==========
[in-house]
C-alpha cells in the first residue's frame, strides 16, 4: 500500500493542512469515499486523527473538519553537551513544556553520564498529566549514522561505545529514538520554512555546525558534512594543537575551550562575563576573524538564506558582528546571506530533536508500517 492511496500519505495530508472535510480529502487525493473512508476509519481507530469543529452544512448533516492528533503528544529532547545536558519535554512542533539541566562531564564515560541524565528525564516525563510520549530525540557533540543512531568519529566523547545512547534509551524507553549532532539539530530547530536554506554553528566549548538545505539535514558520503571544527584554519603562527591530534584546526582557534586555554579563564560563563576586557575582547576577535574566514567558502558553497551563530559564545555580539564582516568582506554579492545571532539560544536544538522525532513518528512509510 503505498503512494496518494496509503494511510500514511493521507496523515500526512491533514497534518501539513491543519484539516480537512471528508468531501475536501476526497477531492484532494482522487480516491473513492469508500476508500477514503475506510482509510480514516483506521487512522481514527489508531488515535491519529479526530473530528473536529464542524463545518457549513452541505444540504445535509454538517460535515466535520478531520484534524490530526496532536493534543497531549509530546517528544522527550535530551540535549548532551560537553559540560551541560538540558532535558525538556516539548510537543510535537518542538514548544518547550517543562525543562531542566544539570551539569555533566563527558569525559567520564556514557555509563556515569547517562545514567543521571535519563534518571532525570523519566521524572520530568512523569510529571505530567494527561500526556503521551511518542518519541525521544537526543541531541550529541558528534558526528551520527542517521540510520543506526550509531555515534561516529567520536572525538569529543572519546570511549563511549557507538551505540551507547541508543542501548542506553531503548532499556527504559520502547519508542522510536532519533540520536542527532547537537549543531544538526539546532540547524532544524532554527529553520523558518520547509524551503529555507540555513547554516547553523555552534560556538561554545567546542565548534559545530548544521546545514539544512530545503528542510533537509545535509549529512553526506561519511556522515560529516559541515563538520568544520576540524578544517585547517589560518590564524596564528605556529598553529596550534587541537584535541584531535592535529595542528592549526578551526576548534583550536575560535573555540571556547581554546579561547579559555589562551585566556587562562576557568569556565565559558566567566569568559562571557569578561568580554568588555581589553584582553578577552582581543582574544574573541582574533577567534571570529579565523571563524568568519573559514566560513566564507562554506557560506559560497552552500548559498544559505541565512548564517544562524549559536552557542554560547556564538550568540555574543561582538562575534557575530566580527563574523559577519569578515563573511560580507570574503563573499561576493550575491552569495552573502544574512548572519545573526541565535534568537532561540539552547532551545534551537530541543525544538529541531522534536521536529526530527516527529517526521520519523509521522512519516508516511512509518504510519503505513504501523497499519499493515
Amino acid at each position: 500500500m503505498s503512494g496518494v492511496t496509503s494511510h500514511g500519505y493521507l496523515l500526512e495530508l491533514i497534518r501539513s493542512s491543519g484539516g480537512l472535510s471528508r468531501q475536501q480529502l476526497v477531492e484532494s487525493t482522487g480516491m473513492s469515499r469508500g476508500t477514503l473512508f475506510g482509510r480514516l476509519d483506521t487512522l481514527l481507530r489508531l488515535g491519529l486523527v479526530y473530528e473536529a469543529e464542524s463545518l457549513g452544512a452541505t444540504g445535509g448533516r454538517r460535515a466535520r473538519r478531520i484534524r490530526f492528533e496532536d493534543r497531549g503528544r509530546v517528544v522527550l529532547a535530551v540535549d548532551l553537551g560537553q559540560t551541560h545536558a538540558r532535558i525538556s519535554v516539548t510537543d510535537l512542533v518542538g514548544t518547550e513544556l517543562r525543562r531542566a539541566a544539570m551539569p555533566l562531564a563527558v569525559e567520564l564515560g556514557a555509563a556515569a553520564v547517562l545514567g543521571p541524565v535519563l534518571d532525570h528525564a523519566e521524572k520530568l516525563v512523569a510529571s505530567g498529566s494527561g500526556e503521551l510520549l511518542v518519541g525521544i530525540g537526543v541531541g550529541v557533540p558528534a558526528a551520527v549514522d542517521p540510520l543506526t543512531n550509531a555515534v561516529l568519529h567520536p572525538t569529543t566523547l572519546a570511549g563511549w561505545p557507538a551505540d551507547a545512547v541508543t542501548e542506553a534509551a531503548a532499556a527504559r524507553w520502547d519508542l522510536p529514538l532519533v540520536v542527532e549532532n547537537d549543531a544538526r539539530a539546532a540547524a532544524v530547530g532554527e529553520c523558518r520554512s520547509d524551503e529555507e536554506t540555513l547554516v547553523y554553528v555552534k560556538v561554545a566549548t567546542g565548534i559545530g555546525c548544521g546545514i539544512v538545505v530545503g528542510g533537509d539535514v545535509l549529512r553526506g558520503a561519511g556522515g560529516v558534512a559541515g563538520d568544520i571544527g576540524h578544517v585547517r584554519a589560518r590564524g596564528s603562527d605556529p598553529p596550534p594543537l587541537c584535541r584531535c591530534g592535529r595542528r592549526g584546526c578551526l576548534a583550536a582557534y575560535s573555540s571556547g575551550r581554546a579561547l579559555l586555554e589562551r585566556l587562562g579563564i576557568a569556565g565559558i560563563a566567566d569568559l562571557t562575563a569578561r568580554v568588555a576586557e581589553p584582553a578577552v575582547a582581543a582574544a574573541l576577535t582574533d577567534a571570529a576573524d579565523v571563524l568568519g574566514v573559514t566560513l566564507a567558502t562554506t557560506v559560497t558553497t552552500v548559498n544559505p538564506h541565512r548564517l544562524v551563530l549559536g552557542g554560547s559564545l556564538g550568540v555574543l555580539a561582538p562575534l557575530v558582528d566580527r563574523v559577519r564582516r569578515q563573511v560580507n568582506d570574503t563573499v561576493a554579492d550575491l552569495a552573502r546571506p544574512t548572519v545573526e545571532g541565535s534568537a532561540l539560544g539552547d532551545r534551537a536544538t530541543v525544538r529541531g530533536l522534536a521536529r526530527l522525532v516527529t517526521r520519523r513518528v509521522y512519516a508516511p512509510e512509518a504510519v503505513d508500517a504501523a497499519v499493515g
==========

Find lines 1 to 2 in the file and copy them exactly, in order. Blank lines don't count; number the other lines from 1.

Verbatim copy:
[in-house]
C-alpha cells in the first residue's frame, strides 16, 4: 500500500493542512469515499486523527473538519553537551513544556553520564498529566549514522561505545529514538520554512555546525558534512594543537575551550562575563576573524538564506558582528546571506530533536508500517 492511496500519505495530508472535510480529502487525493473512508476509519481507530469543529452544512448533516492528533503528544529532547545536558519535554512542533539541566562531564564515560541524565528525564516525563510520549530525540557533540543512531568519529566523547545512547534509551524507553549532532539539530530547530536554506554553528566549548538545505539535514558520503571544527584554519603562527591530534584546526582557534586555554579563564560563563576586557575582547576577535574566514567558502558553497551563530559564545555580539564582516568582506554579492545571532539560544536544538522525532513518528512509510 503505498503512494496518494496509503494511510500514511493521507496523515500526512491533514497534518501539513491543519484539516480537512471528508468531501475536501476526497477531492484532494482522487480516491473513492469508500476508500477514503475506510482509510480514516483506521487512522481514527489508531488515535491519529479526530473530528473536529464542524463545518457549513452541505444540504445535509454538517460535515466535520478531520484534524490530526496532536493534543497531549509530546517528544522527550535530551540535549548532551560537553559540560551541560538540558532535558525538556516539548510537543510535537518542538514548544518547550517543562525543562531542566544539570551539569555533566563527558569525559567520564556514557555509563556515569547517562545514567543521571535519563534518571532525570523519566521524572520530568512523569510529571505530567494527561500526556503521551511518542518519541525521544537526543541531541550529541558528534558526528551520527542517521540510520543506526550509531555515534561516529567520536572525538569529543572519546570511549563511549557507538551505540551507547541508543542501548542506553531503548532499556527504559520502547519508542522510536532519533540520536542527532547537537549543531544538526539546532540547524532544524532554527529553520523558518520547509524551503529555507540555513547554516547553523555552534560556538561554545567546542565548534559545530548544521546545514539544512530545503528542510533537509545535509549529512553526506561519511556522515560529516559541515563538520568544520576540524578544517585547517589560518590564524596564528605556529598553529596550534587541537584535541584531535592535529595542528592549526578551526576548534583550536575560535573555540571556547581554546579561547579559555589562551585566556587562562576557568569556565565559558566567566569568559562571557569578561568580554568588555581589553584582553578577552582581543582574544574573541582574533577567534571570529579565523571563524568568519573559514566560513566564507562554506557560506559560497552552500548559498544559505541565512548564517544562524549559536552557542554560547556564538550568540555574543561582538562575534557575530566580527563574523559577519569578515563573511560580507570574503563573499561576493550575491552569495552573502544574512548572519545573526541565535534568537532561540539552547532551545534551537530541543525544538529541531522534536521536529526530527516527529517526521520519523509521522512519516508516511512509518504510519503505513504501523497499519499493515